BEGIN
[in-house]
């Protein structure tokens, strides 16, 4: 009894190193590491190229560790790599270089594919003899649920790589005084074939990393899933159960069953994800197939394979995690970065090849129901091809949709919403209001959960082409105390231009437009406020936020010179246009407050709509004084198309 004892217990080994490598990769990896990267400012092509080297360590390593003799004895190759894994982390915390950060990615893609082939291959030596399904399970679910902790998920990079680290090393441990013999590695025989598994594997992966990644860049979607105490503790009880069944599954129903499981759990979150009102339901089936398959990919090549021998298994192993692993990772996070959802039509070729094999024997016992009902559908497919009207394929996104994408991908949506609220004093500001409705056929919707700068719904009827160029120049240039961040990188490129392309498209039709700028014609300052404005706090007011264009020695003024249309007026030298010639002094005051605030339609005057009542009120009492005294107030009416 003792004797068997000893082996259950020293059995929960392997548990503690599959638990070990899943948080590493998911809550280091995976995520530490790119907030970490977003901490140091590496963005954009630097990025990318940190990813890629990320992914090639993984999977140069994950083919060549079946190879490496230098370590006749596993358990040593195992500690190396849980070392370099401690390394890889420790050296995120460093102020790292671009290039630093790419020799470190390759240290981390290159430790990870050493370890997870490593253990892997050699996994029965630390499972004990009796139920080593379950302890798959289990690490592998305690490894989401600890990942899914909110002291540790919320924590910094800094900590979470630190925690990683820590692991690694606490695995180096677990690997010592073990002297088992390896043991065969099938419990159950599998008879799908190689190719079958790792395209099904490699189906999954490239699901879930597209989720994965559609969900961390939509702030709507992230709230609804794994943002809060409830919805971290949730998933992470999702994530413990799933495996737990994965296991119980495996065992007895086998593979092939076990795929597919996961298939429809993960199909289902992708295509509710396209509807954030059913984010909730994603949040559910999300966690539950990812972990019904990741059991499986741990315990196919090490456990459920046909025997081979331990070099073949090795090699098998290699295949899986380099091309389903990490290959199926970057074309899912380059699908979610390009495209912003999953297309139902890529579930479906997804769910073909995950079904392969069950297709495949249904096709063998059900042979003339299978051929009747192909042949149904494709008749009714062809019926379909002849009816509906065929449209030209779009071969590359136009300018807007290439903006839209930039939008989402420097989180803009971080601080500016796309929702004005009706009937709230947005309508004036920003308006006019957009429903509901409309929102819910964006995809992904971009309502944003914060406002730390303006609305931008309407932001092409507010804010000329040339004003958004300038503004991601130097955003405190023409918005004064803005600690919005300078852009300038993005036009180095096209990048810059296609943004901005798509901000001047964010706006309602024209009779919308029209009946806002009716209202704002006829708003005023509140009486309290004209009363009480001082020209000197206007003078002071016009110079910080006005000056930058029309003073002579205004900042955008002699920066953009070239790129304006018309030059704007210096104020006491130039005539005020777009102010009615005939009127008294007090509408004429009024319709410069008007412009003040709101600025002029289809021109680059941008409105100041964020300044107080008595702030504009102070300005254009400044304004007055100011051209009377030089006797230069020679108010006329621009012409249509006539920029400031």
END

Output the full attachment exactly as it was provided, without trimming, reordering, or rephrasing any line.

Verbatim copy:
[in-house]
């Protein structure tokens, strides 16, 4: 009894190193590491190229560790790599270089594919003899649920790589005084074939990393899933159960069953994800197939394979995690970065090849129901091809949709919403209001959960082409105390231009437009406020936020010179246009407050709509004084198309 004892217990080994490598990769990896990267400012092509080297360590390593003799004895190759894994982390915390950060990615893609082939291959030596399904399970679910902790998920990079680290090393441990013999590695025989598994594997992966990644860049979607105490503790009880069944599954129903499981759990979150009102339901089936398959990919090549021998298994192993692993990772996070959802039509070729094999024997016992009902559908497919009207394929996104994408991908949506609220004093500001409705056929919707700068719904009827160029120049240039961040990188490129392309498209039709700028014609300052404005706090007011264009020695003024249309007026030298010639002094005051605030339609005057009542009120009492005294107030009416 003792004797068997000893082996259950020293059995929960392997548990503690599959638990070990899943948080590493998911809550280091995976995520530490790119907030970490977003901490140091590496963005954009630097990025990318940190990813890629990320992914090639993984999977140069994950083919060549079946190879490496230098370590006749596993358990040593195992500690190396849980070392370099401690390394890889420790050296995120460093102020790292671009290039630093790419020799470190390759240290981390290159430790990870050493370890997870490593253990892997050699996994029965630390499972004990009796139920080593379950302890798959289990690490592998305690490894989401600890990942899914909110002291540790919320924590910094800094900590979470630190925690990683820590692991690694606490695995180096677990690997010592073990002297088992390896043991065969099938419990159950599998008879799908190689190719079958790792395209099904490699189906999954490239699901879930597209989720994965559609969900961390939509702030709507992230709230609804794994943002809060409830919805971290949730998933992470999702994530413990799933495996737990994965296991119980495996065992007895086998593979092939076990795929597919996961298939429809993960199909289902992708295509509710396209509807954030059913984010909730994603949040559910999300966690539950990812972990019904990741059991499986741990315990196919090490456990459920046909025997081979331990070099073949090795090699098998290699295949899986380099091309389903990490290959199926970057074309899912380059699908979610390009495209912003999953297309139902890529579930479906997804769910073909995950079904392969069950297709495949249904096709063998059900042979003339299978051929009747192909042949149904494709008749009714062809019926379909002849009816509906065929449209030209779009071969590359136009300018807007290439903006839209930039939008989402420097989180803009971080601080500016796309929702004005009706009937709230947005309508004036920003308006006019957009429903509901409309929102819910964006995809992904971009309502944003914060406002730390303006609305931008309407932001092409507010804010000329040339004003958004300038503004991601130097955003405190023409918005004064803005600690919005300078852009300038993005036009180095096209990048810059296609943004901005798509901000001047964010706006309602024209009779919308029209009946806002009716209202704002006829708003005023509140009486309290004209009363009480001082020209000197206007003078002071016009110079910080006005000056930058029309003073002579205004900042955008002699920066953009070239790129304006018309030059704007210096104020006491130039005539005020777009102010009615005939009127008294007090509408004429009024319709410069008007412009003040709101600025002029289809021109680059941008409105100041964020300044107080008595702030504009102070300005254009400044304004007055100011051209009377030089006797230069020679108010006329621009012409249509006539920029400031």